All other business structures are free to choose whether or not to use corporate resolutions.
Types of corporate resolutions
Corporate resolutions document every action the board of directors takes. While a board is only involved in decisions that affect the corporation, the list of steps it can take is still quite substantial.
This isn't an exhaustive list, as actions will vary by company bylaws and state laws. Some of the most common types of corporate resolutions are for:
- Opening a bank account or credit card
- Establishing corporate headquarters
- Entering into a contract with a third party
- Purchasing or selling company-owned real estate
- Leasing equipment or facilities
- Voting in a new board member
- Purchasing a patent
- Approving the sale of shares
- Hiring an executive-level employee
- Adopting a new trademark or developing a corporate logo
- Securing a loan
- Approving bylaws
- Appointing of directors or officers
Do LLCs need to use corporate resolutions?
No, LLCs aren't required to submit corporate resolutions. There are, however, several reasons why an LLC would choose to file them anyway.
For example, you may want to use a corporate resolution for your LLC if:
- Your bank needs proof of an official decision before taking action.
- A manager or owner implements a substantial change.
- You need to take out a loan.
Corporate resolution vs. articles of incorporation
Articles of incorporation prove that a business is legitimate and registered with the state. They include the company's legally registered name, state, formation date, business structure, and the signatures of all authorized interested parties.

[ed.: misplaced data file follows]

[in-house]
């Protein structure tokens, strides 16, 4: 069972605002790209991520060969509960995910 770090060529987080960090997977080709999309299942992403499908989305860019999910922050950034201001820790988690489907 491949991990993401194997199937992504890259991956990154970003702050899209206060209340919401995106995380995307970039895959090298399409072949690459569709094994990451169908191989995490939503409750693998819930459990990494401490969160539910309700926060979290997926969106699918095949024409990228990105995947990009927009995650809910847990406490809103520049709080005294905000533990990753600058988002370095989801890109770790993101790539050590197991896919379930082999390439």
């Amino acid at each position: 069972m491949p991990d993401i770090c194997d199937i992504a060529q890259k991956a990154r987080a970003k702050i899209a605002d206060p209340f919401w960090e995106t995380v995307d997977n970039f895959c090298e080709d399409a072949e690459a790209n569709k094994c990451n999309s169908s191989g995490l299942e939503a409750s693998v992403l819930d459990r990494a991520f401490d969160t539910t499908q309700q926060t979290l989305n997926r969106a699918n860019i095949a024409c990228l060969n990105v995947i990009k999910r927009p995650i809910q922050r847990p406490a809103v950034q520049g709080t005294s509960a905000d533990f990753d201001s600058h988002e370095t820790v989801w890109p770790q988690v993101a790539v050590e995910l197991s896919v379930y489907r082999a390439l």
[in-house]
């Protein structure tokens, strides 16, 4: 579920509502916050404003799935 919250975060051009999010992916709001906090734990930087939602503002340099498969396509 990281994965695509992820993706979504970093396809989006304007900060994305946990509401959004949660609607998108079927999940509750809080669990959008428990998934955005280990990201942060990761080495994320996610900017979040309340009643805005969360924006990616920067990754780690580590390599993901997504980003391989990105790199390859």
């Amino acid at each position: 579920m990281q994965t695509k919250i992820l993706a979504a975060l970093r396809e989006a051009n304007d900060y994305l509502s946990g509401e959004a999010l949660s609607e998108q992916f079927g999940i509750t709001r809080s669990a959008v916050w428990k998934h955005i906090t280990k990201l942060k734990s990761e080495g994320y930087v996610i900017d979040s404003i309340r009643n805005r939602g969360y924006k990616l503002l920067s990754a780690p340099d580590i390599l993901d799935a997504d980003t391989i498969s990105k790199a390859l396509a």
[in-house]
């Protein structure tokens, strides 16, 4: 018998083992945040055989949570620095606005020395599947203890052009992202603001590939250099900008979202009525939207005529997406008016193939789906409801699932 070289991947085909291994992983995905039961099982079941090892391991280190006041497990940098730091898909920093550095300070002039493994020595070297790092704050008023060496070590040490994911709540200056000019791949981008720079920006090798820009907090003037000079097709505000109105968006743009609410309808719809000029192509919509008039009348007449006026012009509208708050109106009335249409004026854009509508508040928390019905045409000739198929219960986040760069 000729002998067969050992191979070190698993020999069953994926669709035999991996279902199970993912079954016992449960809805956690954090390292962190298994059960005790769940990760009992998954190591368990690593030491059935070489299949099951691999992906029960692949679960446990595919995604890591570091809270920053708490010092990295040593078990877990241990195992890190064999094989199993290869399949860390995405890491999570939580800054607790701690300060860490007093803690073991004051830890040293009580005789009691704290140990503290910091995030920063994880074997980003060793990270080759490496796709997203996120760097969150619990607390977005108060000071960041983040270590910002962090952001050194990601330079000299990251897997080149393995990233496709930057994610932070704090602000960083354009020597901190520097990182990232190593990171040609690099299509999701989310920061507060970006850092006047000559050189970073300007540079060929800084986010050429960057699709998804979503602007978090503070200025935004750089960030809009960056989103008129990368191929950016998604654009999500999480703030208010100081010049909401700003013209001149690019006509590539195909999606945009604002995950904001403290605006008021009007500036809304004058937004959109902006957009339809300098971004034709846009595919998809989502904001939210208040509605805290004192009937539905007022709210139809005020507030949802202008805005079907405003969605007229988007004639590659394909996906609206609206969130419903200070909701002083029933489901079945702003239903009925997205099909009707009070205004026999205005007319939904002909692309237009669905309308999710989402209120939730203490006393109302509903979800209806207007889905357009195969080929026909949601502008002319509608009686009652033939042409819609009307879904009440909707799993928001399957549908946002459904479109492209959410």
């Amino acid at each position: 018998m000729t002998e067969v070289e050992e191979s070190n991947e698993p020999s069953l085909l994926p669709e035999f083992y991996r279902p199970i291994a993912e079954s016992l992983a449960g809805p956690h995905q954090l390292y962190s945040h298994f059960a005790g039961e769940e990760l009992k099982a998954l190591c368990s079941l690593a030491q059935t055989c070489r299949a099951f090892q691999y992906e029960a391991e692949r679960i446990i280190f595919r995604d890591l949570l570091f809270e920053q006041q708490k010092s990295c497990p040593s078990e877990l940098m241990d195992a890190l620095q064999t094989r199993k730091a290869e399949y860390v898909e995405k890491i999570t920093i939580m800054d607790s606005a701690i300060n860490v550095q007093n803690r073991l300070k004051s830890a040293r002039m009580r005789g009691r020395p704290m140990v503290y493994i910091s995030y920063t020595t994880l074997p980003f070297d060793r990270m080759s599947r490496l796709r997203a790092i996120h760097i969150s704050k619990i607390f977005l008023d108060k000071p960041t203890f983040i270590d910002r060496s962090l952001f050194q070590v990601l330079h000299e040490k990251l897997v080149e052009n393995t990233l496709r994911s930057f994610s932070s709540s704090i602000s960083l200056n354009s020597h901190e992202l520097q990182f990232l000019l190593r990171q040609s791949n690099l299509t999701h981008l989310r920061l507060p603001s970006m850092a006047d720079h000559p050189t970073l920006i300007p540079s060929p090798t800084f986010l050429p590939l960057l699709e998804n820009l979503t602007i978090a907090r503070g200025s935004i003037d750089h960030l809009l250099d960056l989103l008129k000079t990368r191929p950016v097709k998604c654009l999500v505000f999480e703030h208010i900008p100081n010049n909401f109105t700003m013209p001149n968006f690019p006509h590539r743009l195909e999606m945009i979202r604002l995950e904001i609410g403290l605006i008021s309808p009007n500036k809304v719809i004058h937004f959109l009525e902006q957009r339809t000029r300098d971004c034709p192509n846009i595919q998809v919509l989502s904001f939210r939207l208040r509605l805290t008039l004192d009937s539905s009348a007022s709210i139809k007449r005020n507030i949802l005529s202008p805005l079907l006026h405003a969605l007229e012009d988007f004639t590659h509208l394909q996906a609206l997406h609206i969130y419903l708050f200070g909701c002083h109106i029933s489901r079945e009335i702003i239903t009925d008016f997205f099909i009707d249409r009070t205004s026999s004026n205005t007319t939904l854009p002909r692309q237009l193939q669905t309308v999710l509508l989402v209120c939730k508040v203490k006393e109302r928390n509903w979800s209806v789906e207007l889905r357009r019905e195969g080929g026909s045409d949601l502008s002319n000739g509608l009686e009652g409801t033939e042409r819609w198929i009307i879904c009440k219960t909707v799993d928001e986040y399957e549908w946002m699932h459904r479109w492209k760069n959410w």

On the other hand, corporate resolutions help stakeholders and executives keep track of all actions and decisions that are made following the company's formation.
What is a corporate bank resolution?
A banking resolution identifies authorized people within your organization who can create or manage an account on behalf of your corporation. It defines the following:
- Relationship each person has to the corporation.
- Benefits and responsibilities of each board member and executive.
You may not need a corporate bank resolution if your company's articles of incorporation or bylaws already include the aforementioned information.
Example of a corporate resolution
Here's a hypothetical situation where a corporate resolution may be necessary:
If a major movie production company decides to build a theme park for the fans of its movies, it would need to buy some real estate to execute its vision.
A corporate resolution can help it outline:
- Who can access and manage funds.
- Which assets it needs to buy or sell.
- Who can approve the design and building blueprints.
- Where it will build the theme park.
How to write a corporate resolution
When you write a corporate resolution, you should include company identifiers, the resolutions, the date, and relevant signatures.
Corporate resolutions can document various actions a board undertakes, but all include the same general components. Ultimately, it will need to answer the questions: who, what, where, when, and how?
Outline the elements
A corporate resolution form should include:
- Date: The date that the board settled on a decision or course of action and enacted the resolution.
- Title: The resolution's title should reference its purpose, for example: "Resolution to Purchase Stock."
- State: The state where the resolution was made. This information helps dictate the laws the corporation must follow. For a variety of reasons, many businesses choose to incorporate in Delaware.